January and February are the breeding months of the Corroborees. These frogs become sexually mature after reaching 4 years of age after which they copulate. Up to 35 eggs can be laid by a single female and the burrow might have many eggs from other females mating with the same male.

Males directly eject sperm on the eggs in which the tadpoles start developing till they mature enough to break out. It takes around 7 to 8 months for the tadpoles to develop completely and hatch. When they start developing, requirement of water raises which is supplied by the flood water that engulfs the nests.

Photos of Corroboree Frog

Picture 2 - Corroboree Frog Photo

How Long Do Corroboree Frogs Live

Life Span of these frogs is around 5 years.

Hibernation

They go into hiding during winters when there are no activities from their side. They find refuge under fallen leaves or bark of trees in the region they put up.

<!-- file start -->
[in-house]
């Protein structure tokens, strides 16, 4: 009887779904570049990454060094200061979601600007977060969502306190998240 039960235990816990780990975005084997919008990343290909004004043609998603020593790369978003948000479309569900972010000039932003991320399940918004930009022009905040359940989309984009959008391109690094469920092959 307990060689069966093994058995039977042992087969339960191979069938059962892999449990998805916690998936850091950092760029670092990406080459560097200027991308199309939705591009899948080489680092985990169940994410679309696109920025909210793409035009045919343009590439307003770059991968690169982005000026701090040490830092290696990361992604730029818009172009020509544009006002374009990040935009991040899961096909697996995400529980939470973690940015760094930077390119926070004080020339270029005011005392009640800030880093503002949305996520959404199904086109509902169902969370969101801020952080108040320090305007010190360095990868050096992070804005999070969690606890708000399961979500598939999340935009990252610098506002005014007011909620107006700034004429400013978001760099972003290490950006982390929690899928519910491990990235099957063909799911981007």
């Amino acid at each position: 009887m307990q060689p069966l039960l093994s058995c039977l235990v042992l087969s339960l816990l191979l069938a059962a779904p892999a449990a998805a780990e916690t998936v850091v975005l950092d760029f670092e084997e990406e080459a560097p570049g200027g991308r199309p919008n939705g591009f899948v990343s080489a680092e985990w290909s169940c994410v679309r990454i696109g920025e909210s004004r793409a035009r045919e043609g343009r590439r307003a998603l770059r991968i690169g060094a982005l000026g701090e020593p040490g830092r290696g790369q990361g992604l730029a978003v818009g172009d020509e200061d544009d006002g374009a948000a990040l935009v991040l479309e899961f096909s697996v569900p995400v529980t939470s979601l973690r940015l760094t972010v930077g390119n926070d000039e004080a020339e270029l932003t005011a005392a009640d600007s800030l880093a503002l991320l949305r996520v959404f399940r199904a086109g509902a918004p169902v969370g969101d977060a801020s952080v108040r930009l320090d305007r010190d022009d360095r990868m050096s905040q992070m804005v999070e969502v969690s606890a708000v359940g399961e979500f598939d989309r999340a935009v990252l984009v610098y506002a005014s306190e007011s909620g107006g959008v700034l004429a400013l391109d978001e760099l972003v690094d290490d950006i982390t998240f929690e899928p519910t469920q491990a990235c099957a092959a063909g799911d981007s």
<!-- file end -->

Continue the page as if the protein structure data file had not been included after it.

Predator

These striped frogs face dangers due to various factors. They face very minor threat from  some birds and fishes but one of the reasons for it being endangered is its life cycle, under which a long time is involved in its maturity. Annually, only small clutches are laid which makes it difficult to increase the numbers. Formation of fungus and destruction by humans cannot be ruled out from its impending danger list.

As Pets

These frogs are critically endangered and the Southern Corroborees exist in just a few hundred in the whole world. In such cases, they cannot be kept as pets.

Conservation Status

According to the IUCN status these frogs have been enlisted as Critically Endangered species. Their numbers have declined sharply over the years and hence several conservational efforts have been taken to preserve their existence, among which rescue programs are common.

Why is the Corroboree Frog Endangered?

As per data collected from various sources it can be stated that the northern variants are at a better position than the Southern ones. They have been destroyed by recurring habitat destruction along with many other natural causes. These critically endangered species should be protected under various programs.